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New Model for Salivary Gland Tumors

May 11, 2006

Cancer of the salivary glands is rare but collectively comprise the most heterogenous group of tumors in any organ of the body.  This diversity makes the salivary glands a particularly interesting site to look for mechanistic clues in the broader fight against cancer.  In the May issue of the American Journal of Pathology, NIDCR scientists report they have developed a novel mouse model that induces extremely interesting precancerous lesions and carcinomas of the salivary glands.  The mouse model builds on the group’s previously reported observation that salivary glands express a type of intermediate keratin called cytokeratin 5 in the ductal epithelia.  The group found that when they applied a chemical promoter to salivary gland cells that prompts the expression of both the cytokeratin 5 gene and a mutated K-ras gene, an oncogene long linked to cancer, every mouse produced precancerous lesions and carcinomas in as short as one week.  When the promoter was targeted to a specifically sensitive cell compartment within the salivary glands, it triggered full cancer.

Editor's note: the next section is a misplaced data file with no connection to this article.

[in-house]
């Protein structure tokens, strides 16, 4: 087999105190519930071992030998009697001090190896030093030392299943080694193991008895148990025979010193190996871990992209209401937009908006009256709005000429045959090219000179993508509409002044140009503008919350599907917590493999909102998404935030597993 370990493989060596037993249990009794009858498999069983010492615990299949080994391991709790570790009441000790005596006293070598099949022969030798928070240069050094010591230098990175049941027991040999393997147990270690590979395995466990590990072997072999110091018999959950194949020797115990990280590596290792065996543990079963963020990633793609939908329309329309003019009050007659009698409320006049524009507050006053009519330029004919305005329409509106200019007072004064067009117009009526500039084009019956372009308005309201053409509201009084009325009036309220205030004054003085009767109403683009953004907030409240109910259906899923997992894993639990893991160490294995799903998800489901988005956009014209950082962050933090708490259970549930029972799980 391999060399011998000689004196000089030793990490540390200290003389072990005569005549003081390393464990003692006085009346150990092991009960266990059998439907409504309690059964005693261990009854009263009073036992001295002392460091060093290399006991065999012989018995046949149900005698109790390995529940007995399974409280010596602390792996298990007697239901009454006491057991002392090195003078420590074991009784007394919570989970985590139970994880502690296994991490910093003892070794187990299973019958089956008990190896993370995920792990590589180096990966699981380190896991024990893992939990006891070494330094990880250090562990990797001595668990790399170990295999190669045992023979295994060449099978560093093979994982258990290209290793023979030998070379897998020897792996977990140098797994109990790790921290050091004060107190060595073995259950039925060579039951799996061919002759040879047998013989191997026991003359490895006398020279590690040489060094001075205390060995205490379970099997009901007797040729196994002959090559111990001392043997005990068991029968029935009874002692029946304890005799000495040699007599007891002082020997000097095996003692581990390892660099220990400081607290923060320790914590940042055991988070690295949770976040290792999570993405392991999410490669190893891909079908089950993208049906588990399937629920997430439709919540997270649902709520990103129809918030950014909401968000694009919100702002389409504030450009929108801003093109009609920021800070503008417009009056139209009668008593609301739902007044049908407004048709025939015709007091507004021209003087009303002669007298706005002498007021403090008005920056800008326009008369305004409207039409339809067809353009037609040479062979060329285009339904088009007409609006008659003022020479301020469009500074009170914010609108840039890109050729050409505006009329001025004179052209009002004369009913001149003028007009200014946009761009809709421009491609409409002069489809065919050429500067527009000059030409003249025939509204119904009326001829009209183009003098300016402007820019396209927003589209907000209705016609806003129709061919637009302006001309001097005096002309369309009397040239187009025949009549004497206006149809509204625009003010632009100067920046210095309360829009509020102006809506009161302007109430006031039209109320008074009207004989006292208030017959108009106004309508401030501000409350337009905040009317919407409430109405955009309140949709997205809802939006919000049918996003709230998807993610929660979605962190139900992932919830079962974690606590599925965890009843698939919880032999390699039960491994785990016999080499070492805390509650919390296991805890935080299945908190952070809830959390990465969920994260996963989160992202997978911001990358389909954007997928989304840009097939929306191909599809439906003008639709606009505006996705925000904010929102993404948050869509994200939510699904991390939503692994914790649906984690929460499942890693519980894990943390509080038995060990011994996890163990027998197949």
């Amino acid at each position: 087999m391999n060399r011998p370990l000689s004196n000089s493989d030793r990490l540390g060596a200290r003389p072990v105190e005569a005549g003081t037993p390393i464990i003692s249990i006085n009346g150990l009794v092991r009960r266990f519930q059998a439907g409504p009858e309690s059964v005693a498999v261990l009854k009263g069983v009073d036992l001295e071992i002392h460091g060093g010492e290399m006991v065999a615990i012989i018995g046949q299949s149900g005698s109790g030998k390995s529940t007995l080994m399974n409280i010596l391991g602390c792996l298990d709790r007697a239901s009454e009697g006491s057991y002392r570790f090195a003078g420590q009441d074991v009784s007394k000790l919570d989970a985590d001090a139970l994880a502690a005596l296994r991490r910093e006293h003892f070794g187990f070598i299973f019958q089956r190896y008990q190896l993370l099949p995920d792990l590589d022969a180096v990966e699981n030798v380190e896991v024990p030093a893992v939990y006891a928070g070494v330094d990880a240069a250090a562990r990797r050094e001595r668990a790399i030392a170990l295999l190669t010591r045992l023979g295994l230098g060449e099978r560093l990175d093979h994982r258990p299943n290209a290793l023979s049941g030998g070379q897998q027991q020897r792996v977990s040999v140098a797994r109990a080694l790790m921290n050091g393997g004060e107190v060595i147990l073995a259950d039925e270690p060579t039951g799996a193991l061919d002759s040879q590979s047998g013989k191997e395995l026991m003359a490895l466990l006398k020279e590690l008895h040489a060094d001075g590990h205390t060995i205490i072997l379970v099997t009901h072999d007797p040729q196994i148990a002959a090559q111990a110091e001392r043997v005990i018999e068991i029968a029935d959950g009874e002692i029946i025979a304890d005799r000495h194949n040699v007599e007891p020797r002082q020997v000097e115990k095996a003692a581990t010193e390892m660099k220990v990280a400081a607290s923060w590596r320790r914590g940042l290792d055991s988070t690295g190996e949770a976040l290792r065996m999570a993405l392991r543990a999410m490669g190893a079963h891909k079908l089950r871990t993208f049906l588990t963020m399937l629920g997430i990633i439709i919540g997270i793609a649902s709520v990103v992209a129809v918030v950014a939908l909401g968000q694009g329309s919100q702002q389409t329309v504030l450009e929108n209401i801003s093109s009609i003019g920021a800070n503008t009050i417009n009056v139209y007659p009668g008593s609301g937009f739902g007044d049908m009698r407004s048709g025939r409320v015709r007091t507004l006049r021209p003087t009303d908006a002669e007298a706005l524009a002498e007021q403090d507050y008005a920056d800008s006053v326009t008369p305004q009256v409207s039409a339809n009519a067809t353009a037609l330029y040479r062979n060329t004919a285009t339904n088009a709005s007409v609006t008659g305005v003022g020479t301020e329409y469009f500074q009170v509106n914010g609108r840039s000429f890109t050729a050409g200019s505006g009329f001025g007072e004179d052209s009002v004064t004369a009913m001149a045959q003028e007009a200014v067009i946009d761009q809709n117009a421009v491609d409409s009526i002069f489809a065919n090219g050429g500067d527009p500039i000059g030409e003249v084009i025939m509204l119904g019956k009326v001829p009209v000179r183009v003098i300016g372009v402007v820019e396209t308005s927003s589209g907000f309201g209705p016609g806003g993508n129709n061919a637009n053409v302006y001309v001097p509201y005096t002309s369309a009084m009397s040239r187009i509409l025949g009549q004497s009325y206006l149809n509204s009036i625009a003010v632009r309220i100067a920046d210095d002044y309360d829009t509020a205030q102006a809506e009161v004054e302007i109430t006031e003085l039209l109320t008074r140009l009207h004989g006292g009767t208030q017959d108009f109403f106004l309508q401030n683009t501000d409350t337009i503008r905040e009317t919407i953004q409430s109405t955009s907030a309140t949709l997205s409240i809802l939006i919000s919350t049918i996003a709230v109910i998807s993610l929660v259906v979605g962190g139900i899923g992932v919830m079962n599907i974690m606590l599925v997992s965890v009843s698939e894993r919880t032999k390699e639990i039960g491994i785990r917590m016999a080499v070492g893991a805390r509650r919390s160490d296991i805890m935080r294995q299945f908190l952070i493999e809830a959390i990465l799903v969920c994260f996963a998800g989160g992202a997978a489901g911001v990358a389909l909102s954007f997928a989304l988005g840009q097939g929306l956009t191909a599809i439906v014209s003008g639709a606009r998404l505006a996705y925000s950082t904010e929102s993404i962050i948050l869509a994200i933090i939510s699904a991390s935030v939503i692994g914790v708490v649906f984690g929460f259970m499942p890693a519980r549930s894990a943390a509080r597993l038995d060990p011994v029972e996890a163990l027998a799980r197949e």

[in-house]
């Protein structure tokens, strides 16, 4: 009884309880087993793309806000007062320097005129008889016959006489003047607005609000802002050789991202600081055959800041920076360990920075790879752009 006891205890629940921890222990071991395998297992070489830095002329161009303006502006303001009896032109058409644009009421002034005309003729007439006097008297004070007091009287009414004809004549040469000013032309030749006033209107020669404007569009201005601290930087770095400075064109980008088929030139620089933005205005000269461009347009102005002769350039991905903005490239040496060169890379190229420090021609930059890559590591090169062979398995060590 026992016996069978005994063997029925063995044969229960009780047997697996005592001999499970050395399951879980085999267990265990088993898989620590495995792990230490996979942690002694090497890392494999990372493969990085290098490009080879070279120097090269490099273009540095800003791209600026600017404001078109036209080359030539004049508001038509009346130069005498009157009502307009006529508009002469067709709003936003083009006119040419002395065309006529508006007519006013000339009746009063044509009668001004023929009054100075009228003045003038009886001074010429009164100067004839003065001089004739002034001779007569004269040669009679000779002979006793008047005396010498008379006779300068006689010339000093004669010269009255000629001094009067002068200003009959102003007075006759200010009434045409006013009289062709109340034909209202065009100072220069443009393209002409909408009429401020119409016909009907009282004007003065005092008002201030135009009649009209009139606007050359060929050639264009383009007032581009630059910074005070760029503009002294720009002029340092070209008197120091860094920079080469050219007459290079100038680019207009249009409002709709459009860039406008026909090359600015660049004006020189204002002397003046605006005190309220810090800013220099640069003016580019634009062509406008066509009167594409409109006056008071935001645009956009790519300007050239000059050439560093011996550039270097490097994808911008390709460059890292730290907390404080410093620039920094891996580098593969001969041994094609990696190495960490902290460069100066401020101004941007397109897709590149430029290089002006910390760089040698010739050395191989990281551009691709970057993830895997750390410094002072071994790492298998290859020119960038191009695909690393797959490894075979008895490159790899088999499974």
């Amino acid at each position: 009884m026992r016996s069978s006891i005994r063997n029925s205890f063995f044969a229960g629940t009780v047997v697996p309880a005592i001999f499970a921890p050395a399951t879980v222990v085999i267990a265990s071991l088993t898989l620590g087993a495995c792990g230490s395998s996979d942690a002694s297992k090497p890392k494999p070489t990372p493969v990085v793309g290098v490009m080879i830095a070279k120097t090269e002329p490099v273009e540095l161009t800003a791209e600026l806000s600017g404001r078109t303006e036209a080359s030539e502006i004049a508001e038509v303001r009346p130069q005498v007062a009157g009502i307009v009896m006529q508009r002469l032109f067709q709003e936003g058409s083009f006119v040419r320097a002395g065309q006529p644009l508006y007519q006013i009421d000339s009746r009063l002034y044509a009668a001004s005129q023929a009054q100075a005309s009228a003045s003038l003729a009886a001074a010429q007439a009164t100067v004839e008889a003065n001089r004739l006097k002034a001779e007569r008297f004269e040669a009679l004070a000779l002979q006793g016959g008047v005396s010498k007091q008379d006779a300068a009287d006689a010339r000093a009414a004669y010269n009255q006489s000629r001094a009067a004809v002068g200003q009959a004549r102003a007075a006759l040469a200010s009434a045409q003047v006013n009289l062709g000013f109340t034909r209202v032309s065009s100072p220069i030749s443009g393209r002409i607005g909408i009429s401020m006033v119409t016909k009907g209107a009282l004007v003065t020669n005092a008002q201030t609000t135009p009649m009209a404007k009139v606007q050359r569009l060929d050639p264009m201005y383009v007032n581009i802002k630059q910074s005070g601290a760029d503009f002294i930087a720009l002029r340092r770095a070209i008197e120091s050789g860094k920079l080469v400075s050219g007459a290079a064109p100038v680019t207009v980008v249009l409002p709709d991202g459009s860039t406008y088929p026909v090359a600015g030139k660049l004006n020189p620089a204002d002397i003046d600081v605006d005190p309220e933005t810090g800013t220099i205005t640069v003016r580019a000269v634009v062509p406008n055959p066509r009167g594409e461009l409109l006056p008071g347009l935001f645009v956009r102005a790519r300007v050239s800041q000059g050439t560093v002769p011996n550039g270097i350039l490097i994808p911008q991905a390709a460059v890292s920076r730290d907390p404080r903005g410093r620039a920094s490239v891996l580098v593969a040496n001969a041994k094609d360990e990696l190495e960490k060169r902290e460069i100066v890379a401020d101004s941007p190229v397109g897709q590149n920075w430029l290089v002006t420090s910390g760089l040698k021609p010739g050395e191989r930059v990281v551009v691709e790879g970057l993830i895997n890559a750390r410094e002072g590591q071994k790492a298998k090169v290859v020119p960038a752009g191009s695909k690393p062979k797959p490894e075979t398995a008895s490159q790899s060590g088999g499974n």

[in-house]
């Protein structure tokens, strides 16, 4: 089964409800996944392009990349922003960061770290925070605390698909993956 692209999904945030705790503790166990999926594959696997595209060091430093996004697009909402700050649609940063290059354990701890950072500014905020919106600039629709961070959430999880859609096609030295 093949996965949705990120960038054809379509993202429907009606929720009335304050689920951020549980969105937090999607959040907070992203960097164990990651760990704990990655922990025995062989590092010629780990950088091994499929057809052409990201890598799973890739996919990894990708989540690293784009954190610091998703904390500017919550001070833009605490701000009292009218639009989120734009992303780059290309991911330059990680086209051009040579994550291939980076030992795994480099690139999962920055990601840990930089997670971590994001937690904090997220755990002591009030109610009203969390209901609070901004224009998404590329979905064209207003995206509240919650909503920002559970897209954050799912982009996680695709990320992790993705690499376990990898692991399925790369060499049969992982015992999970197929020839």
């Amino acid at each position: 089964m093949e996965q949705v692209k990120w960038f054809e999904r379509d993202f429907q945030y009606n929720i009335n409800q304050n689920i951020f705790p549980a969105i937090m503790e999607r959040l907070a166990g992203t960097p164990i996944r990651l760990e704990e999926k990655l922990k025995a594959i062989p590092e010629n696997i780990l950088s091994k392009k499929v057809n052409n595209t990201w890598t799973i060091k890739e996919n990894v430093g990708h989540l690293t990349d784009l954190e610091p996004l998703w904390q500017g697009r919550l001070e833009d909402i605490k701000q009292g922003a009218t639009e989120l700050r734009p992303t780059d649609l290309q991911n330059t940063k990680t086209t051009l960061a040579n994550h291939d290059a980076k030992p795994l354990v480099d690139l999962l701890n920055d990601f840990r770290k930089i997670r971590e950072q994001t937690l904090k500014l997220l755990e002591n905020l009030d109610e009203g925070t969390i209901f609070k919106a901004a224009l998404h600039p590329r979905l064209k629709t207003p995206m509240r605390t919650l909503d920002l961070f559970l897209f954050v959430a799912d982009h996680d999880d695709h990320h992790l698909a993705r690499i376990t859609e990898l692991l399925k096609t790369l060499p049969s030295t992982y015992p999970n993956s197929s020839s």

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This page last updated: March 24, 2014